Once you think you’ve found the X on the map, you’ll need equipment to get to it as well. A shovel might be the first thing that comes to mind, but pay attention to exactly what it is you’re looking for. Is it a stash of loose coins that you may miss as you dig up heaps of the earth? Or something delicate that could be damaged by the head of your shovel if you aren’t careful? For more technical hunts, you may even want to contact the archeology department of a local university or museum for assistance and special equipment.
And let’s not forget all that treasure at the bottom of the ocean. There are estimated to be over three million shipwrecks in the world’s oceans, courtesy of storms, wars, and other mysteries. Less than one percent of shipwrecks in the world have been found and explored.
Some sunken treasures have been found with as little as SCUBA equipment, determination, and a wealth of diving experience, like the Nuestra Señora de Atocha, whose treasure was found on a diving expedition led by Mel Fisher. The find was worth $450 million.
I should also mention that, according to records, the wealthiest portion of the Nuestra Señora de Atocha treasure is still unaccounted for, so, if you’re serious about treasure hunting, a diving certification should be somewhere on your to do list.
Where to Get Started
If you are looking for a treasure to start searching for, you could do some research on the Forest Fenn treasure mentioned earlier. However, there are dozens of other well documented treasures all over the world that have yet to be found.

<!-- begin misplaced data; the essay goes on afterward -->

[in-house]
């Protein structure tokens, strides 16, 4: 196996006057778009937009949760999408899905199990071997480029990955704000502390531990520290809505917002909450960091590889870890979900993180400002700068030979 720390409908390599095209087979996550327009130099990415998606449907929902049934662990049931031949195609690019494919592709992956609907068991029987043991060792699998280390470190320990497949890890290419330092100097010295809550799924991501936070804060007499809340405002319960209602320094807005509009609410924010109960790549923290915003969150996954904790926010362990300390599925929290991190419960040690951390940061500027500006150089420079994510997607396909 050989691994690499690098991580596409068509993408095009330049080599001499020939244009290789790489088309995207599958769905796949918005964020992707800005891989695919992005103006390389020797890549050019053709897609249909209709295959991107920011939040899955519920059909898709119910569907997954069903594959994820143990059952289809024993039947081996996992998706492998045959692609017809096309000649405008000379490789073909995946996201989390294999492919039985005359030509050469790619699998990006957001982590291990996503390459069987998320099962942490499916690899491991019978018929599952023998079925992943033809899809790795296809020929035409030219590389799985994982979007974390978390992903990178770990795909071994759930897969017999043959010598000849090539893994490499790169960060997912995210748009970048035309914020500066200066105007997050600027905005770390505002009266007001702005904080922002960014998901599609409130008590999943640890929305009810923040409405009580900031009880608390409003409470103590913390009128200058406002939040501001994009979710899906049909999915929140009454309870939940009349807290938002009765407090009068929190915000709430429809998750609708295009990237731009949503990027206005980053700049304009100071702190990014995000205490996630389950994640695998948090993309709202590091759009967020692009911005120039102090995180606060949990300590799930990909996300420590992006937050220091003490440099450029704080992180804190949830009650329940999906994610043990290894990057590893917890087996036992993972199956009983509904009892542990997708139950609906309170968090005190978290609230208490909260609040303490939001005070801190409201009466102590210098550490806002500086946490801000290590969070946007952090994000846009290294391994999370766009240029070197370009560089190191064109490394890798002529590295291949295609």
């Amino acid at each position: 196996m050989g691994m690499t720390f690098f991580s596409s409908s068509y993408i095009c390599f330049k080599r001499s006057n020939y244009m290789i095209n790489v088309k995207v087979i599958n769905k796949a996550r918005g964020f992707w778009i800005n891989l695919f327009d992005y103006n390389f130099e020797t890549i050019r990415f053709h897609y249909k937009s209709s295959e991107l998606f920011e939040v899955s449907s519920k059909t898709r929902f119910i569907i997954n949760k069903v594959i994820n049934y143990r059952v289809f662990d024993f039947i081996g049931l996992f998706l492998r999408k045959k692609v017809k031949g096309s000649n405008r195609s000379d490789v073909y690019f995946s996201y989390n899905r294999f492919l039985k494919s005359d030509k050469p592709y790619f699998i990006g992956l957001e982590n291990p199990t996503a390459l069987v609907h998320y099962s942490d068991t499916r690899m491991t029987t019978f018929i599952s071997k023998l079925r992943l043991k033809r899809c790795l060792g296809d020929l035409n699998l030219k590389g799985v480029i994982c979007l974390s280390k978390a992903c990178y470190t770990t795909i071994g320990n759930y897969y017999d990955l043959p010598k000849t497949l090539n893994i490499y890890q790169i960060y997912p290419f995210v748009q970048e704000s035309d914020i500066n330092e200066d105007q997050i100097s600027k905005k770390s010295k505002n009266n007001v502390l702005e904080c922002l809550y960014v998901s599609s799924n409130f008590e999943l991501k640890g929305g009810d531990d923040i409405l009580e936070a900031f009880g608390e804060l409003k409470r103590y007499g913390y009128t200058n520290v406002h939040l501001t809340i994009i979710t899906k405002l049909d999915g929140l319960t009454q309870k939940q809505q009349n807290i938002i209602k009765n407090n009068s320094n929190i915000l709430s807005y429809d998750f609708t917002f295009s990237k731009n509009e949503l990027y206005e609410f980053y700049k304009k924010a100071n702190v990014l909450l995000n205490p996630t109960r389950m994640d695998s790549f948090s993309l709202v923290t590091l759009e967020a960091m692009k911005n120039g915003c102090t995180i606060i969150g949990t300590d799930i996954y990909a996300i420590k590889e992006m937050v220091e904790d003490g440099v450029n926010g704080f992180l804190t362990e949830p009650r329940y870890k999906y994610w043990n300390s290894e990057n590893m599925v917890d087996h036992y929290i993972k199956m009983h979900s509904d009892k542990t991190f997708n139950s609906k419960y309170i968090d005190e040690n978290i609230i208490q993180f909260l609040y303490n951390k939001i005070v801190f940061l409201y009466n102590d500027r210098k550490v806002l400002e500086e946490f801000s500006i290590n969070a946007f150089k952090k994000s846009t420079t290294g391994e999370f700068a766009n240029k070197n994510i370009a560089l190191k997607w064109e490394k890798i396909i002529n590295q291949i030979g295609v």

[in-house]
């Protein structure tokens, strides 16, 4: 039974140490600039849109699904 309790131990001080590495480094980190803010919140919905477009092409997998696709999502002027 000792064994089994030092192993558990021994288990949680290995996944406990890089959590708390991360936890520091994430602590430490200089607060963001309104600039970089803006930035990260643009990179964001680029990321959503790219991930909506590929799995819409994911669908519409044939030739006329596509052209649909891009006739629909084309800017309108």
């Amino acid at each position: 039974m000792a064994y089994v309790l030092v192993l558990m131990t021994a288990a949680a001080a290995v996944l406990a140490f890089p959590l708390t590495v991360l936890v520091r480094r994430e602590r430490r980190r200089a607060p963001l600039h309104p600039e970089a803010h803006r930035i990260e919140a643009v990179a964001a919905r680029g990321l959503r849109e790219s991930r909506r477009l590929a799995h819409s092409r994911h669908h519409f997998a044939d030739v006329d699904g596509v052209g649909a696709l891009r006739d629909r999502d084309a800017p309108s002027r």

Pirate history is one rich source of lost treasure. For example, a Lisbon based ship named the São Vicente was raided by two pirate ships in the 1300s. One pirate vessel was captured. The other, however, escaped with a hefty treasure. If it sounds too much like a high seas tale to be true, you can search the Vatican archives for evidence of this real story because the owner of the treasure was a Bishop.
Or, maybe grave robbing combined with sunken ships are more your thing. The Egyptian Sarcophagus of Menkaure—found in the 1830s by an English military officer—fits both of those categories. When he tried to send the sarcophagus back home, however, it was sunk (whether by Egyptian curse or foul weather, who’s to say…) and the remains—to include the sarcophagus—were never found.
These are just a few stories to get your mind thinking about the possibilities of treasure hunting. You don’t have to start out with grand ambitions and legendary tales, though. Remember, Terry Herbert made his discovery with nothing but a metal detector…
…On that July day in 2009, Herbert noticed a few scraps of gold. Like all of his more uneventful finds, he called it in to the local antiquities officer. The gold seemed to be from the 7th century. Within days, archeologists were pouring over the field, uncovering thousands of artifacts left by an ancient band of raiders from the early Medieval kingdom known as Mercia. The find was ultimately valued at over four million British pounds, a sum that Herbert divided with the landowner.
Who says treasure hunting has to take years of chasing myths and legends when ancient gold could be in your neighbor’s field?
We don't text you like a crazy ex-girlfriend. Sign up and receive our newsletter for updates of our latest articles.